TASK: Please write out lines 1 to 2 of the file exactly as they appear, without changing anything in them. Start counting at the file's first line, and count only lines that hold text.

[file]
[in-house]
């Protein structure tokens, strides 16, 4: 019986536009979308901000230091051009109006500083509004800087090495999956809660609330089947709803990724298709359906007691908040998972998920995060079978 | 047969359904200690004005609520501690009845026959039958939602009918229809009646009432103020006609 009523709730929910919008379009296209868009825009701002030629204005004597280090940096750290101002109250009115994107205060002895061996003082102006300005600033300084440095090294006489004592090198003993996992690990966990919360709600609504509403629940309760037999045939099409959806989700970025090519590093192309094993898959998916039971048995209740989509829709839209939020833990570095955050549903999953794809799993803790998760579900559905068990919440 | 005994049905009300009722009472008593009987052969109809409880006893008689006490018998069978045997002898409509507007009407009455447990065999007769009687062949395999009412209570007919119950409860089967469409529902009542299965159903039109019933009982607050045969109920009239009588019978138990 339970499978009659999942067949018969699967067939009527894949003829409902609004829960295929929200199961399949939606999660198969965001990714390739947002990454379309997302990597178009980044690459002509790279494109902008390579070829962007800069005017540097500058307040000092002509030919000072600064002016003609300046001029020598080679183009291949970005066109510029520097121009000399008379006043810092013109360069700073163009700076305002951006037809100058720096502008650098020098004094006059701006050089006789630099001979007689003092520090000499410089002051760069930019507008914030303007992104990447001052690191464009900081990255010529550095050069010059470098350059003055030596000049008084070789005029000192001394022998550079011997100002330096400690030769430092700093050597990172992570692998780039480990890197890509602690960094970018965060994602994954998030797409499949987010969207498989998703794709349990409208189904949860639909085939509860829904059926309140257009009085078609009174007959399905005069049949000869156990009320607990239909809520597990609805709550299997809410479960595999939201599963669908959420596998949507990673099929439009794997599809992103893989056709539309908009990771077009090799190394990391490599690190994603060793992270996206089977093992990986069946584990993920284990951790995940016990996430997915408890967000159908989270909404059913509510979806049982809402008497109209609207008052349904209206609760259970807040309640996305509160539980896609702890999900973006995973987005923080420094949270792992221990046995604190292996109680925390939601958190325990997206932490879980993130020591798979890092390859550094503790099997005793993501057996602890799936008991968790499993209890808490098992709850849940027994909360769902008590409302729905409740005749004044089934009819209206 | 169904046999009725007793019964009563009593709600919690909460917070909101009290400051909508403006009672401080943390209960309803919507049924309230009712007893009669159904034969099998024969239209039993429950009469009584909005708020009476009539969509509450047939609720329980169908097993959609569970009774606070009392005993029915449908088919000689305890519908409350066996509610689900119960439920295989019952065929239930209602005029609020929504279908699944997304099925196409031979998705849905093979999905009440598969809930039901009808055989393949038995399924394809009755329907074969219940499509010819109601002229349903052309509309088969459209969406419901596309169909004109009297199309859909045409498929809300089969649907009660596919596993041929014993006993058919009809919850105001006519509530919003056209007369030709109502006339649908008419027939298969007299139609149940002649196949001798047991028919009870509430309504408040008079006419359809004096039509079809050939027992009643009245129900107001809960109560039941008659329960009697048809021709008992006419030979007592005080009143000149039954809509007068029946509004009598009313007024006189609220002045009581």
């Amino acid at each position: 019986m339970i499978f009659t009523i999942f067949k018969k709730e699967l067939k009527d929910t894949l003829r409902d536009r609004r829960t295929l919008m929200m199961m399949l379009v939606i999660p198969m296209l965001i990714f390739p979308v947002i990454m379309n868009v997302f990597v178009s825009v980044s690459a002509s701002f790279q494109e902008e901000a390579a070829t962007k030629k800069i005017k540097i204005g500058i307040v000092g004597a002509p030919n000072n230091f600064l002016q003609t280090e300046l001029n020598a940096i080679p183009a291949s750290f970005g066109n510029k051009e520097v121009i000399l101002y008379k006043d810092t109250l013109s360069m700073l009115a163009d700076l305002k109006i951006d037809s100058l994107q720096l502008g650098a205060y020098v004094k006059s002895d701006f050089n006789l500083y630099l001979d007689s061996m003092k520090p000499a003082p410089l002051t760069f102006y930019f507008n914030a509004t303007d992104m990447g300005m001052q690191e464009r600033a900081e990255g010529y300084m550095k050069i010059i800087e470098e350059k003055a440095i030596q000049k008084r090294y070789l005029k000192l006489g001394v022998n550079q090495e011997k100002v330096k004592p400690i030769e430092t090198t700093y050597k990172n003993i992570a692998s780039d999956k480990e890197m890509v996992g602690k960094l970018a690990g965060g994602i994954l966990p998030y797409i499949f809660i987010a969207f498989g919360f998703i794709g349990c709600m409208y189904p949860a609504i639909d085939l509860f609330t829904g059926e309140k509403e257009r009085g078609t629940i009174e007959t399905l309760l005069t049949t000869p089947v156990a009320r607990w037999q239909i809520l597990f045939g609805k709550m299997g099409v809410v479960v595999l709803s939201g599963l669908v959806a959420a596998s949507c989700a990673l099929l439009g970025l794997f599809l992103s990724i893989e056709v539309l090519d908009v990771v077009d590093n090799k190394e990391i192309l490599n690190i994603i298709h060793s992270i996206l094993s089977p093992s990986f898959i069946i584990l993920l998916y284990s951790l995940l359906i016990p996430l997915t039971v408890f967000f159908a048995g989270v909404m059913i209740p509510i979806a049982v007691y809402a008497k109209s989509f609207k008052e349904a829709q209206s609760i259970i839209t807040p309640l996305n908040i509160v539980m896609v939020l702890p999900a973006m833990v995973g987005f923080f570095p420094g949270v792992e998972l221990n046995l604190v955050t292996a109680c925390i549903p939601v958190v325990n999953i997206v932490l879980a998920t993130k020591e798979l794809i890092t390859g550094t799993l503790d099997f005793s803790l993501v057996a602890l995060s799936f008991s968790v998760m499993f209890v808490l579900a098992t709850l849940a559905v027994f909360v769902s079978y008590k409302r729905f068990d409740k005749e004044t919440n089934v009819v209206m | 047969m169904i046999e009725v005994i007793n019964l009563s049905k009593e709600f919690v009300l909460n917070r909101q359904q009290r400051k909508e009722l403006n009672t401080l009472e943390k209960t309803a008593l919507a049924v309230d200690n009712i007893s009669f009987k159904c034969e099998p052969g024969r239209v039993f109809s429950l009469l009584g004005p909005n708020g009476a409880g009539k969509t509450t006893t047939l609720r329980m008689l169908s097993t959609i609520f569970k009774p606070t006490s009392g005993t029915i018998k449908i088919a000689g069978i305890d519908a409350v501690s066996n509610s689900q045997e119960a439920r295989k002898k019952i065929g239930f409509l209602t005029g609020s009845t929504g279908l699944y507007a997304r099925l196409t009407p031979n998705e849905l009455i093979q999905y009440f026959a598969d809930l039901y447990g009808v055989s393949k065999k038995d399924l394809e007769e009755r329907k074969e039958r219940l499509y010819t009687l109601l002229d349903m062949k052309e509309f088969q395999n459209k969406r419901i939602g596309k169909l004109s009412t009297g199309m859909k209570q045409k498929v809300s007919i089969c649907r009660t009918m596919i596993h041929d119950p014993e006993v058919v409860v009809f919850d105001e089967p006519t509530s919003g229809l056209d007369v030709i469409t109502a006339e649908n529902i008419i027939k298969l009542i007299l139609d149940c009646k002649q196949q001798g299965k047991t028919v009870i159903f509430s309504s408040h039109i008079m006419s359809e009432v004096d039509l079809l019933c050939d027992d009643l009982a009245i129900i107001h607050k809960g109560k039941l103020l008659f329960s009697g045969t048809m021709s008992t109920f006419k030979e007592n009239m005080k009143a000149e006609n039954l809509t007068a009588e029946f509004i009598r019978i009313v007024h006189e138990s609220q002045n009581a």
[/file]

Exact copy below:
[in-house]
């Protein structure tokens, strides 16, 4: 019986536009979308901000230091051009109006500083509004800087090495999956809660609330089947709803990724298709359906007691908040998972998920995060079978 | 047969359904200690004005609520501690009845026959039958939602009918229809009646009432103020006609 009523709730929910919008379009296209868009825009701002030629204005004597280090940096750290101002109250009115994107205060002895061996003082102006300005600033300084440095090294006489004592090198003993996992690990966990919360709600609504509403629940309760037999045939099409959806989700970025090519590093192309094993898959998916039971048995209740989509829709839209939020833990570095955050549903999953794809799993803790998760579900559905068990919440 | 005994049905009300009722009472008593009987052969109809409880006893008689006490018998069978045997002898409509507007009407009455447990065999007769009687062949395999009412209570007919119950409860089967469409529902009542299965159903039109019933009982607050045969109920009239009588019978138990 339970499978009659999942067949018969699967067939009527894949003829409902609004829960295929929200199961399949939606999660198969965001990714390739947002990454379309997302990597178009980044690459002509790279494109902008390579070829962007800069005017540097500058307040000092002509030919000072600064002016003609300046001029020598080679183009291949970005066109510029520097121009000399008379006043810092013109360069700073163009700076305002951006037809100058720096502008650098020098004094006059701006050089006789630099001979007689003092520090000499410089002051760069930019507008914030303007992104990447001052690191464009900081990255010529550095050069010059470098350059003055030596000049008084070789005029000192001394022998550079011997100002330096400690030769430092700093050597990172992570692998780039480990890197890509602690960094970018965060994602994954998030797409499949987010969207498989998703794709349990409208189904949860639909085939509860829904059926309140257009009085078609009174007959399905005069049949000869156990009320607990239909809520597990609805709550299997809410479960595999939201599963669908959420596998949507990673099929439009794997599809992103893989056709539309908009990771077009090799190394990391490599690190994603060793992270996206089977093992990986069946584990993920284990951790995940016990996430997915408890967000159908989270909404059913509510979806049982809402008497109209609207008052349904209206609760259970807040309640996305509160539980896609702890999900973006995973987005923080420094949270792992221990046995604190292996109680925390939601958190325990997206932490879980993130020591798979890092390859550094503790099997005793993501057996602890799936008991968790499993209890808490098992709850849940027994909360769902008590409302729905409740005749004044089934009819209206 | 169904046999009725007793019964009563009593709600919690909460917070909101009290400051909508403006009672401080943390209960309803919507049924309230009712007893009669159904034969099998024969239209039993429950009469009584909005708020009476009539969509509450047939609720329980169908097993959609569970009774606070009392005993029915449908088919000689305890519908409350066996509610689900119960439920295989019952065929239930209602005029609020929504279908699944997304099925196409031979998705849905093979999905009440598969809930039901009808055989393949038995399924394809009755329907074969219940499509010819109601002229349903052309509309088969459209969406419901596309169909004109009297199309859909045409498929809300089969649907009660596919596993041929014993006993058919009809919850105001006519509530919003056209007369030709109502006339649908008419027939298969007299139609149940002649196949001798047991028919009870509430309504408040008079006419359809004096039509079809050939027992009643009245129900107001809960109560039941008659329960009697048809021709008992006419030979007592005080009143000149039954809509007068029946509004009598009313007024006189609220002045009581």